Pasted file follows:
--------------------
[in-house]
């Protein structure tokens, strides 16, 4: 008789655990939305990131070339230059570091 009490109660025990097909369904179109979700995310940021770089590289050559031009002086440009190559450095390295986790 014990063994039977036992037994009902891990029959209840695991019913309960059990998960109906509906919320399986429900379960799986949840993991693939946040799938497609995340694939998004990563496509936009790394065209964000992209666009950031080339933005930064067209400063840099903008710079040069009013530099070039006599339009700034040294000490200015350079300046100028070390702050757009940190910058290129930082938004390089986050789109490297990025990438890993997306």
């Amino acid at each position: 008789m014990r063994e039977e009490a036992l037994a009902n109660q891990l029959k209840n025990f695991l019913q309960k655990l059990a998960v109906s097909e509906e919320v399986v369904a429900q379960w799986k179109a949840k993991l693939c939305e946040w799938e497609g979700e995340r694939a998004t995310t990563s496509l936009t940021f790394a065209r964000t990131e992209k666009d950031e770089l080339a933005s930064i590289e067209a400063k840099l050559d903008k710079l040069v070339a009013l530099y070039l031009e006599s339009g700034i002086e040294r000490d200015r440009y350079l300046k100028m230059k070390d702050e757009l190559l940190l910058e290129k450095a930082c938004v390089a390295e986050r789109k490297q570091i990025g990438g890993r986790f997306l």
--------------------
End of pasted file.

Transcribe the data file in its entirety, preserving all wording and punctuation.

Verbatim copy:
[in-house]
């Protein structure tokens, strides 16, 4: 008789655990939305990131070339230059570091 009490109660025990097909369904179109979700995310940021770089590289050559031009002086440009190559450095390295986790 014990063994039977036992037994009902891990029959209840695991019913309960059990998960109906509906919320399986429900379960799986949840993991693939946040799938497609995340694939998004990563496509936009790394065209964000992209666009950031080339933005930064067209400063840099903008710079040069009013530099070039006599339009700034040294000490200015350079300046100028070390702050757009940190910058290129930082938004390089986050789109490297990025990438890993997306």
């Amino acid at each position: 008789m014990r063994e039977e009490a036992l037994a009902n109660q891990l029959k209840n025990f695991l019913q309960k655990l059990a998960v109906s097909e509906e919320v399986v369904a429900q379960w799986k179109a949840k993991l693939c939305e946040w799938e497609g979700e995340r694939a998004t995310t990563s496509l936009t940021f790394a065209r964000t990131e992209k666009d950031e770089l080339a933005s930064i590289e067209a400063k840099l050559d903008k710079l040069v070339a009013l530099y070039l031009e006599s339009g700034i002086e040294r000490d200015r440009y350079l300046k100028m230059k070390d702050e757009l190559l940190l910058e290129k450095a930082c938004v390089a390295e986050r789109k490297q570091i990025g990438g890993r986790f997306l």